tinyML Asia 2021 Chanwoo Kim: A review of on-device fully neural end-to-end speech recognition…

A review of on-device fully neural end-to-end speech recognition and synthesis algorithms
Chanwoo KIM, Corporative Vice President, Samsung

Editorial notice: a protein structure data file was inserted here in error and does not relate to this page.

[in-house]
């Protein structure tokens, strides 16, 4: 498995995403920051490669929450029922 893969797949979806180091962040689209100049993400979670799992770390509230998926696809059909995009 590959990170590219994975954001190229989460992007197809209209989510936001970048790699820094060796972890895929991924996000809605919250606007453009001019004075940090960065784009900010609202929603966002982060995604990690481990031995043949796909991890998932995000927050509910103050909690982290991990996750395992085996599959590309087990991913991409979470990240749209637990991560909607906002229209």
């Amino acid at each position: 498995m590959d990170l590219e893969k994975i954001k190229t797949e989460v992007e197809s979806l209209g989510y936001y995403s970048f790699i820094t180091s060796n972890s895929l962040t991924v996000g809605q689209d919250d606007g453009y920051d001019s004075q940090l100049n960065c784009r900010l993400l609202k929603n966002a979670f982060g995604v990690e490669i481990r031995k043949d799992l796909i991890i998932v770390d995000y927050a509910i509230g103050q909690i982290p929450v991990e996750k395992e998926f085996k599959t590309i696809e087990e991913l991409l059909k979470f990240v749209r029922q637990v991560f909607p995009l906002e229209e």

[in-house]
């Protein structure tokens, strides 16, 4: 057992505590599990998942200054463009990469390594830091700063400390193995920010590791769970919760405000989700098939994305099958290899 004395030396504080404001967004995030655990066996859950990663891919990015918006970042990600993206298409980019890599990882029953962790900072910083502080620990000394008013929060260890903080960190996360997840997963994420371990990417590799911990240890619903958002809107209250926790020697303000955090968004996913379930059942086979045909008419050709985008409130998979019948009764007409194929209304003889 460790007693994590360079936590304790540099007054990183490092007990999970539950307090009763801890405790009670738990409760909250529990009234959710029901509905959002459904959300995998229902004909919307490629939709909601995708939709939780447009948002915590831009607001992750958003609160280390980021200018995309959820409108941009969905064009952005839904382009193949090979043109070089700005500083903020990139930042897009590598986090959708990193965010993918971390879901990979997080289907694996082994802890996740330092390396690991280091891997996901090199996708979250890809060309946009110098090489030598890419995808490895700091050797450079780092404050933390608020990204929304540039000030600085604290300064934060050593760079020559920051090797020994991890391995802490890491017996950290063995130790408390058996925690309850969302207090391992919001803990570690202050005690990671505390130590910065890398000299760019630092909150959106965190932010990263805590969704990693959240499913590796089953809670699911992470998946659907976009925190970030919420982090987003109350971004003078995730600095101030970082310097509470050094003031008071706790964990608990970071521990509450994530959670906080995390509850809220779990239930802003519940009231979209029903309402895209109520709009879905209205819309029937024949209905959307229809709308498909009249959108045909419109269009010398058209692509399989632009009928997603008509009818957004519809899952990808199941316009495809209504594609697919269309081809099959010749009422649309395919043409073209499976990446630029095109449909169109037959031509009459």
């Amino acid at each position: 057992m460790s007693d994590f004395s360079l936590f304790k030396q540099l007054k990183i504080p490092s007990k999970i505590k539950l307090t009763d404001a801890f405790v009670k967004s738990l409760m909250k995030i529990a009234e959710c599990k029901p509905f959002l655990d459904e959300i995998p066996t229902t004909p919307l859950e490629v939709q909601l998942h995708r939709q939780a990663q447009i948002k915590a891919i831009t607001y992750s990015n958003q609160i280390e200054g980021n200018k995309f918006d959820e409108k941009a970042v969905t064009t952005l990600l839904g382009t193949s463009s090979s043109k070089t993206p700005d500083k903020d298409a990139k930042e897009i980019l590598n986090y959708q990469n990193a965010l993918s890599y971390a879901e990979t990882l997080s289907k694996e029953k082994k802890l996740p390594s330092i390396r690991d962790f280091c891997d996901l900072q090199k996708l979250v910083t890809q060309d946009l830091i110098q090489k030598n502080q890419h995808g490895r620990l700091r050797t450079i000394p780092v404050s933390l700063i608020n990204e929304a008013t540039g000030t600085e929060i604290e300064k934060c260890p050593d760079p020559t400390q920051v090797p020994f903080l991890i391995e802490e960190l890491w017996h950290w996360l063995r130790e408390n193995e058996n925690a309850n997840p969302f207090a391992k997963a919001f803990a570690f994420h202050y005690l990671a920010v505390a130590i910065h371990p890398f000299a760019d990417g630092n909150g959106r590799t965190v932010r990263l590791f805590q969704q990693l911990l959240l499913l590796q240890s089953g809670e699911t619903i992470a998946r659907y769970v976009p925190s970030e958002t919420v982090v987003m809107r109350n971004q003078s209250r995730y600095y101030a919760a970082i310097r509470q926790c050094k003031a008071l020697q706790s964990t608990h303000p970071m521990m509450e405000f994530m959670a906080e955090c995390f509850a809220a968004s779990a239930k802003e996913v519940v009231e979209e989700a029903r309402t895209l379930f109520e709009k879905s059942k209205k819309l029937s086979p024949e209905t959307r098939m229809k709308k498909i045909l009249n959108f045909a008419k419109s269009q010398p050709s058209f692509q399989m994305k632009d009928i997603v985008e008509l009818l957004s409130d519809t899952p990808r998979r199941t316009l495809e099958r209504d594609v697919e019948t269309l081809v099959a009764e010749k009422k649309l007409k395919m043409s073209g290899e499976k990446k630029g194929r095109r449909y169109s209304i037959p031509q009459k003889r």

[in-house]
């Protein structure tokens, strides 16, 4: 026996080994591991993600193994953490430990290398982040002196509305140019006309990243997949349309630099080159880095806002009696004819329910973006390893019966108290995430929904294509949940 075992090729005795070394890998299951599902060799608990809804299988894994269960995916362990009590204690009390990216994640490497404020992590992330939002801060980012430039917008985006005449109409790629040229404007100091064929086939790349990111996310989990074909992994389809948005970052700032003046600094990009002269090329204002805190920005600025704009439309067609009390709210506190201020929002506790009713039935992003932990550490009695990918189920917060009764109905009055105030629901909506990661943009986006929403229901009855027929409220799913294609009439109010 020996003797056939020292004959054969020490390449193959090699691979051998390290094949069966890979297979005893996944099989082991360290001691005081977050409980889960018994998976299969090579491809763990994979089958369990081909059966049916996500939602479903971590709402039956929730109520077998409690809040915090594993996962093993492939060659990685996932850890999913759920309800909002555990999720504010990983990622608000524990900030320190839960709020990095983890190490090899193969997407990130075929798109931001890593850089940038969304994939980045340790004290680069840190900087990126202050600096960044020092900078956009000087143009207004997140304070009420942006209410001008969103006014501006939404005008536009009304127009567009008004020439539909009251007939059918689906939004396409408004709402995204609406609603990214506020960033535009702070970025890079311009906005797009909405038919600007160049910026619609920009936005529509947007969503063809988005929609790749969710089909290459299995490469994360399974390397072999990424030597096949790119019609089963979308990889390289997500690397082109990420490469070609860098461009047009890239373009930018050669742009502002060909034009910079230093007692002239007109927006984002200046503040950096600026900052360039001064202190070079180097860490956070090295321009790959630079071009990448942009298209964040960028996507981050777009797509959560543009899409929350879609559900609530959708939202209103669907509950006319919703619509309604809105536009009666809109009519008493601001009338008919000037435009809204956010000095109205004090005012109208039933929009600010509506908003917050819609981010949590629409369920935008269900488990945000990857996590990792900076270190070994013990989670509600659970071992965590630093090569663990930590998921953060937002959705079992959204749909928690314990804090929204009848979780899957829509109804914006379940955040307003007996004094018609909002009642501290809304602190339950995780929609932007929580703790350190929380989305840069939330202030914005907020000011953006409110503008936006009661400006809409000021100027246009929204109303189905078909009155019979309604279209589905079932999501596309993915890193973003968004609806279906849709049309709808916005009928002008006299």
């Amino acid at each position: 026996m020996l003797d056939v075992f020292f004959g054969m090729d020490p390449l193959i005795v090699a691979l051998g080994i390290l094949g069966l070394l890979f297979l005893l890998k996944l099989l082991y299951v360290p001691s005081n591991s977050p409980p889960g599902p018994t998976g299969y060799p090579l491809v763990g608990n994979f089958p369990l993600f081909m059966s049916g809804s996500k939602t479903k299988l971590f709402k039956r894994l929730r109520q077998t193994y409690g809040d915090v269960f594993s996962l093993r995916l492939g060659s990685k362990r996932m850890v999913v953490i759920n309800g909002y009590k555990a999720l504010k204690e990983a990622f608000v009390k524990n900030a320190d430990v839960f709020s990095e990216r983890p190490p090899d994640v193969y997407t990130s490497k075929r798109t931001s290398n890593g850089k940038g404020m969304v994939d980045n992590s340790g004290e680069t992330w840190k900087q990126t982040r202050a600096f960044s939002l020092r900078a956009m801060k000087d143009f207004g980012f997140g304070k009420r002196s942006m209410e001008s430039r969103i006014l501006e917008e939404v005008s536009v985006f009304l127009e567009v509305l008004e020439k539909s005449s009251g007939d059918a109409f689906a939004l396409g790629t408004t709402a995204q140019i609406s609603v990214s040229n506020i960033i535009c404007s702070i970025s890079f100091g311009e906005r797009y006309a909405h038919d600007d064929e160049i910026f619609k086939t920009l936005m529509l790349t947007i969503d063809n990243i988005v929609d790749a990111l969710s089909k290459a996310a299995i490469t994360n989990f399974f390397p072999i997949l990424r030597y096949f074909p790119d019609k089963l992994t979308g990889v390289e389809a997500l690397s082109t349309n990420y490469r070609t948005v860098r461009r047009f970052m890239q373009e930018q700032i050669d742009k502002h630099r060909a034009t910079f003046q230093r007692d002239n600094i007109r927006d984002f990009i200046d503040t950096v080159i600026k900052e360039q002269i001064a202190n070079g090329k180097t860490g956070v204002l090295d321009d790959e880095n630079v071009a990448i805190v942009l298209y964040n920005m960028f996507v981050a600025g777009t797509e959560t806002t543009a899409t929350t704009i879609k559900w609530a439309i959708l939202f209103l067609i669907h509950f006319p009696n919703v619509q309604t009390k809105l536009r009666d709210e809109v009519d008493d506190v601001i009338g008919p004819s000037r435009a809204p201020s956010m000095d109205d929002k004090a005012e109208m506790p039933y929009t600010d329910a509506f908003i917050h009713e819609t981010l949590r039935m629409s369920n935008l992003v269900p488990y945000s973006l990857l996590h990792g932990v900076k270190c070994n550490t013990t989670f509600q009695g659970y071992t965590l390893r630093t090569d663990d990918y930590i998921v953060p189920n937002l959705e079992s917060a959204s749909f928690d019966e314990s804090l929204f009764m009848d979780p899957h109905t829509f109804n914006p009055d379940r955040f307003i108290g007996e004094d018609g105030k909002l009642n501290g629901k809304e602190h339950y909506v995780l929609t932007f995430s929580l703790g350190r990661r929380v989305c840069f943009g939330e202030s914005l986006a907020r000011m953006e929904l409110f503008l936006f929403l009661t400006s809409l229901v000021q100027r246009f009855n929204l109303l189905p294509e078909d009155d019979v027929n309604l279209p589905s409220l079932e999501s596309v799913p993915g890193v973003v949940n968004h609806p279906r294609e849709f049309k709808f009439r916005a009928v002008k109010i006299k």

In this talk, we review various end-to-end automatic speech recognition and speech synthesis algorithms and their optimization techniques for on-device applications. Conventional speech recognition systems comprise a large number of discrete components such as an acoustic model, a language model, a pronunciation model, a text-normalizer, an inverse-text normalizer, a decoder based on a Weighted Finite-State Transducer (WFST), and so on. To obtain sufficiently high speech recognition accuracy with such conventional speech recognition systems, a very large language model (up to 100 GB) is usually needed. Hence, the corresponding WFST size becomes enormous, which prohibits their on-device implementation. Recently, fully neural network end-to-end speech recognition algorithms have been proposed. Examples include speech recognition systems based on Connectionist Temporal Classification (CTC), Recurrent Neural Network Transducer (RNN-T), Attention-based Encoder-Decoder models (AED), Monotonic Chunk-wise Attention (MoChA), transformer-based speech recognition systems, and so on. The inverse process of speech recognition is speech synthesis where a text sequence is converted into a waveform. Conventional speech synthesizers are usually based on parametric or concatenative approaches. Even though Text-to-Speech (TTS) systems based on the concatenative approaches have shown relatively good sound quality, they cannot be easily employed for on-device applications because of their immense size. Recently, neural speech synthesis approaches based on Tacotron and Wavenet started a new era of TTS with significantly better speech quality. More recently, vocoders based on LPCnet require significantly smaller computation than Wavenet, which makes it feasible to run these algorithms on on-device platforms. These fully neural network-based systems require much smaller memory footprints compared to conventional algorithms.


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